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doldrums (DOLE-druhmz) noun (used with a singular or plural verb).
1. A period of stagnation or slump. A period of depression or unhappy listlessness.
2. A region of the ocean near the equator, characterized by calms, light winds, or squalls. The weather conditions characteristic of these regions of the ocean.
[Alteration (influenced by tantrum), of obsolete doldrum, dullard, from Middle English dold, past participle of dullen, to dull, from dul, dull.]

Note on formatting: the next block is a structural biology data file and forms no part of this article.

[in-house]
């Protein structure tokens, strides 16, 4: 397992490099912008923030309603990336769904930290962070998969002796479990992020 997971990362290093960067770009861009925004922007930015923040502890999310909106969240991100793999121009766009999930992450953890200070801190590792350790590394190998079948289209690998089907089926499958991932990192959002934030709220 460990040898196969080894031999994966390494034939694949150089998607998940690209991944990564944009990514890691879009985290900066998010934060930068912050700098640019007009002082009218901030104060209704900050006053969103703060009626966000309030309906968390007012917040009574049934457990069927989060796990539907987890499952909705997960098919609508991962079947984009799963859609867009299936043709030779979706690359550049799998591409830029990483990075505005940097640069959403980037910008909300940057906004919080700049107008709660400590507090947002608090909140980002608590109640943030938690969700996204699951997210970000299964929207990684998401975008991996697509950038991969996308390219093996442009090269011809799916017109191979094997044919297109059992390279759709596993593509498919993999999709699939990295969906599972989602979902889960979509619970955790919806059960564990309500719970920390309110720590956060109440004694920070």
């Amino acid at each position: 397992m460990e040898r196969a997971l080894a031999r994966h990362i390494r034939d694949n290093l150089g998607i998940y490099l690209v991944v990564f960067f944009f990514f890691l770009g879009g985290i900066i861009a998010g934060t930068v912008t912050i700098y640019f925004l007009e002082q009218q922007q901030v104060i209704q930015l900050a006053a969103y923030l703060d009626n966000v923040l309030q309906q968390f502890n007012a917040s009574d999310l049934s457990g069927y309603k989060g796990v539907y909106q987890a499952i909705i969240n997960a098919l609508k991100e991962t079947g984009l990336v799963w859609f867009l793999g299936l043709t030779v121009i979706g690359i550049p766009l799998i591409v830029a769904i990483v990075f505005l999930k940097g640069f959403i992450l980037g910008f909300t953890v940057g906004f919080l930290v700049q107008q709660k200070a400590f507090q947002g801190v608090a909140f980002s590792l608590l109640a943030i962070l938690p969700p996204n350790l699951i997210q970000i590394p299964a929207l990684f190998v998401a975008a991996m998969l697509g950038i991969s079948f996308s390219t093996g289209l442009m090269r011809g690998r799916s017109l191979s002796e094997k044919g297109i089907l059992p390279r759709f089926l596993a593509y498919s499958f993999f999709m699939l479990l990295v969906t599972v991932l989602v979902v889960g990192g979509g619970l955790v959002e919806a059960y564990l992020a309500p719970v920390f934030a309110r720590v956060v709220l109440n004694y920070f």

"Mechai stressed that although small farms could serve as temporary
shelters during the economic doldrums, the focus of providing gainful
employment should be directed at environmental-preservation projects,
such as afforestation."
"In between, seasonally shifting weather patterns affect windflows and
produce doldrums and cyclones. Ships plying these waters must also allow
for the changing current flows that closely coincide with the wind
This week's theme: words about oceans and seas.
X-BonusThe mass of men lead lives of quiet desperation and go to the grave with the song still in them. -Henry David Thoreau, naturalist and author (1817-1862)